Rhetorical Analysis

Topics: United States Declaration of Independence, Thomas Jefferson, Slavery in the United States Pages: 2 (553 words) Published: June 19, 2013
Rhetorical Analysis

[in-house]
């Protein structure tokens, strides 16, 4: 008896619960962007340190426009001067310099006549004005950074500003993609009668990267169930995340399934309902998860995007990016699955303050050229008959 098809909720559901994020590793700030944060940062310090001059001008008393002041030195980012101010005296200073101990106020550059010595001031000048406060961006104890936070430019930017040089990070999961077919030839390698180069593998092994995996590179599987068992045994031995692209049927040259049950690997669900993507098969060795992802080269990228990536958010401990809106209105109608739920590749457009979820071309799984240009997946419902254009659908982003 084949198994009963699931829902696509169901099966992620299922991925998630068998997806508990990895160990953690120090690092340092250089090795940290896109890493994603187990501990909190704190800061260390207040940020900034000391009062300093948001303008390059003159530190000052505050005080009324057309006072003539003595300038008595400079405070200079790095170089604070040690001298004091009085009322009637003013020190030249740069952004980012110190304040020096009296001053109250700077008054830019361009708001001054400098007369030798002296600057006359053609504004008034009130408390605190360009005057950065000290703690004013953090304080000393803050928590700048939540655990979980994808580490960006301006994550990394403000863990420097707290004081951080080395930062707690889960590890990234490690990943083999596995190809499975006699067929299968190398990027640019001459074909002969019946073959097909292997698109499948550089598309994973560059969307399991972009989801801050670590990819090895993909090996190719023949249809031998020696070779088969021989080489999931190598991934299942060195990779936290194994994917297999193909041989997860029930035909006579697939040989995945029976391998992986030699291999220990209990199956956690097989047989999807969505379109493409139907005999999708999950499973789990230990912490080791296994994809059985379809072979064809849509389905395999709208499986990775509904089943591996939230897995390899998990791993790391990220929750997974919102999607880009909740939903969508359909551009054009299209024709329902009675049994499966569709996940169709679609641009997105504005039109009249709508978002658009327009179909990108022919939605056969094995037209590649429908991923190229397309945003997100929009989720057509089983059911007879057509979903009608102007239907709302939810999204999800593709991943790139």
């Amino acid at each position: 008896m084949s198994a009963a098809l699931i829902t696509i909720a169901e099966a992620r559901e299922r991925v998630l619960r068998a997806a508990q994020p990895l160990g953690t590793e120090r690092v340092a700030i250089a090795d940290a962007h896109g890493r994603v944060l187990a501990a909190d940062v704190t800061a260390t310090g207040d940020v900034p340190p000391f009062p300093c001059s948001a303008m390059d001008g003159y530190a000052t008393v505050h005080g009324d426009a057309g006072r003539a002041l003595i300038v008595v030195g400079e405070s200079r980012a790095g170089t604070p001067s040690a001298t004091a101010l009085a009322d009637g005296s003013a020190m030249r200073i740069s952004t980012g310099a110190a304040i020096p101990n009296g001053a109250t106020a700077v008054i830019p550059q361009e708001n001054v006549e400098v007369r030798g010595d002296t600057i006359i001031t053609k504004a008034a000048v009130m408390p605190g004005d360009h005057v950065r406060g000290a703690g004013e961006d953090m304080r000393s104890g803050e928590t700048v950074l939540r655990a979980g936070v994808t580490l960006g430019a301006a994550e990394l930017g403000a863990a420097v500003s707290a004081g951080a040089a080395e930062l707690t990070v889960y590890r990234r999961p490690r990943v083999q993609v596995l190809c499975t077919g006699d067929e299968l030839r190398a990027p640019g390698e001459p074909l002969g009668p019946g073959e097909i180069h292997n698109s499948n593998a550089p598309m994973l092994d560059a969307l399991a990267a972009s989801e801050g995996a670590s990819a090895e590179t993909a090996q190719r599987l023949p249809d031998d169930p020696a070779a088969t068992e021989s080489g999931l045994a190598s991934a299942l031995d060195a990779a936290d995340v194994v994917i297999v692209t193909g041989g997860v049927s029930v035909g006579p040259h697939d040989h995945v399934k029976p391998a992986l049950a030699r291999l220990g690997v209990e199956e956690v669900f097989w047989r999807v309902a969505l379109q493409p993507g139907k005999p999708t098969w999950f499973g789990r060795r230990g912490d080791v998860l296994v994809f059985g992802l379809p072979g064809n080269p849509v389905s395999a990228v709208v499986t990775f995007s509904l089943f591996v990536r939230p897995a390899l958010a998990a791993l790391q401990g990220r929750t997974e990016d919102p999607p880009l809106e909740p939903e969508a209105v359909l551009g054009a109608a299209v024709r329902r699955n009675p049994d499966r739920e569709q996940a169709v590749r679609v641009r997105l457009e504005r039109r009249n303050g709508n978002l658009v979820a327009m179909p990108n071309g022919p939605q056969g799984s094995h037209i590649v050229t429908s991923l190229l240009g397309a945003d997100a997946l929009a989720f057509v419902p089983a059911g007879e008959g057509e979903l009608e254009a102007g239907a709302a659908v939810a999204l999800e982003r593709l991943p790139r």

Benjamin Banneker was brought up by two former slaves on a farm and was always surrounded by slavery. Benjamin Banneker went on to becoming an astronomer, mathematician, surveyor as well as an author. Even though Banneker’s family wasn’t the wealthiest he still went on to prospering in his many professions. Once Benjamin grew up and accumulated many accomplishments he realized that if he was a slave he wouldn’t have been able to do what he had done. He took it upon himself to write a letter to Secretary of State, Thomas Jefferson. In the letter he uses rhetorical strategies to argue against slavery in which each one makes his argument even more compelling. One strategy that Benjamin Banneker uses in his argument against slavery was convincing Jefferson to look back to when slavery was in high demand. When slaves were seen as very resourceful, being that Jefferson owned slaves himself. Banneker made it clear that the slaves he owned are the ones that helped him live a marvelous life. Those slaves were the ones who couldn’t live their own lives due to the measures of slavery. Benjamin wanted Jefferson to remember the people that he once owned and the circumstances that they were held in. Banneker stated “you cannot but acknowledge that the present freedom and tranquility which you enjoy you have mercifully received and that it is the peculiar blessing of Heaven”. Benjamin was trying to show Jefferson that he had his freedom because he was blessed enough to be free and being obtained to slavery. As I continued to read the excerpt, the next strategy that Banneker had used was to have Jefferson to reflect on his feelings about slavery. He reminded him that he once saw slavery as injustice and had apprehensions on the conditions of slavery. Benjamin also reminded him that it was those same feelings that led him to say “We hold these truths to be self-evident, that all men are created equal, and that they are endowed by their creator with certain...
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